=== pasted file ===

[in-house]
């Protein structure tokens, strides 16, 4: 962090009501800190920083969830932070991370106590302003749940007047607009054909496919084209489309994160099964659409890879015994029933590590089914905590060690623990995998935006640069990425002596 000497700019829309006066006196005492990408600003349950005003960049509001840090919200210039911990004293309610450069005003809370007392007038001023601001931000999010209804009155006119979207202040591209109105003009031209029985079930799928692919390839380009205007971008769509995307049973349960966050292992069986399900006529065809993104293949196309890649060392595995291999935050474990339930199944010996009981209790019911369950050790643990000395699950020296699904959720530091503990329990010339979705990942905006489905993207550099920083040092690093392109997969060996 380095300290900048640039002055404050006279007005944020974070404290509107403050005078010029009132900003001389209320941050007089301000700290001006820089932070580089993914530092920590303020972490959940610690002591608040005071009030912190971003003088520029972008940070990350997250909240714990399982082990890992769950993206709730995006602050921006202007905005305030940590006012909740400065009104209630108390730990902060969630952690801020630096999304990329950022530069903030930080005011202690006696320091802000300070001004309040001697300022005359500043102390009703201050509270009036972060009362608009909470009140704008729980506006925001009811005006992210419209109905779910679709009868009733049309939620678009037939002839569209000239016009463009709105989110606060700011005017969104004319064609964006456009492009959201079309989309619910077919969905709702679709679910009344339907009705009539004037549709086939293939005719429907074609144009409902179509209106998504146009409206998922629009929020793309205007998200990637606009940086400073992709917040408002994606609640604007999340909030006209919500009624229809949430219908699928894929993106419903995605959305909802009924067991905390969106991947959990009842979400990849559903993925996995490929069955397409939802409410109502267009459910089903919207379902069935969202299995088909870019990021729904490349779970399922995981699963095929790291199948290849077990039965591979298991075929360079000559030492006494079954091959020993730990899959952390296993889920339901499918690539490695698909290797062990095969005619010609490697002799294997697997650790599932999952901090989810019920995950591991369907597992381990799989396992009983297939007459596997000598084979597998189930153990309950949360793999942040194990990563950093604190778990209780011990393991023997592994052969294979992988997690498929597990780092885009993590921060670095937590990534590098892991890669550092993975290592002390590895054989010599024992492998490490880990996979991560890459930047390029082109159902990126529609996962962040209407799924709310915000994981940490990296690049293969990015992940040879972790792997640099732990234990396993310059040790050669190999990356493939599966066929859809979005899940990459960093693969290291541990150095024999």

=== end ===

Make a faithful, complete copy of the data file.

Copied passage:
[in-house]
């Protein structure tokens, strides 16, 4: 962090009501800190920083969830932070991370106590302003749940007047607009054909496919084209489309994160099964659409890879015994029933590590089914905590060690623990995998935006640069990425002596 000497700019829309006066006196005492990408600003349950005003960049509001840090919200210039911990004293309610450069005003809370007392007038001023601001931000999010209804009155006119979207202040591209109105003009031209029985079930799928692919390839380009205007971008769509995307049973349960966050292992069986399900006529065809993104293949196309890649060392595995291999935050474990339930199944010996009981209790019911369950050790643990000395699950020296699904959720530091503990329990010339979705990942905006489905993207550099920083040092690093392109997969060996 380095300290900048640039002055404050006279007005944020974070404290509107403050005078010029009132900003001389209320941050007089301000700290001006820089932070580089993914530092920590303020972490959940610690002591608040005071009030912190971003003088520029972008940070990350997250909240714990399982082990890992769950993206709730995006602050921006202007905005305030940590006012909740400065009104209630108390730990902060969630952690801020630096999304990329950022530069903030930080005011202690006696320091802000300070001004309040001697300022005359500043102390009703201050509270009036972060009362608009909470009140704008729980506006925001009811005006992210419209109905779910679709009868009733049309939620678009037939002839569209000239016009463009709105989110606060700011005017969104004319064609964006456009492009959201079309989309619910077919969905709702679709679910009344339907009705009539004037549709086939293939005719429907074609144009409902179509209106998504146009409206998922629009929020793309205007998200990637606009940086400073992709917040408002994606609640604007999340909030006209919500009624229809949430219908699928894929993106419903995605959305909802009924067991905390969106991947959990009842979400990849559903993925996995490929069955397409939802409410109502267009459910089903919207379902069935969202299995088909870019990021729904490349779970399922995981699963095929790291199948290849077990039965591979298991075929360079000559030492006494079954091959020993730990899959952390296993889920339901499918690539490695698909290797062990095969005619010609490697002799294997697997650790599932999952901090989810019920995950591991369907597992381990799989396992009983297939007459596997000598084979597998189930153990309950949360793999942040194990990563950093604190778990209780011990393991023997592994052969294979992988997690498929597990780092885009993590921060670095937590990534590098892991890669550092993975290592002390590895054989010599024992492998490490880990996979991560890459930047390029082109159902990126529609996962962040209407799924709310915000994981940490990296690049293969990015992940040879972790792997640099732990234990396993310059040790050669190999990356493939599966066929859809979005899940990459960093693969290291541990150095024999």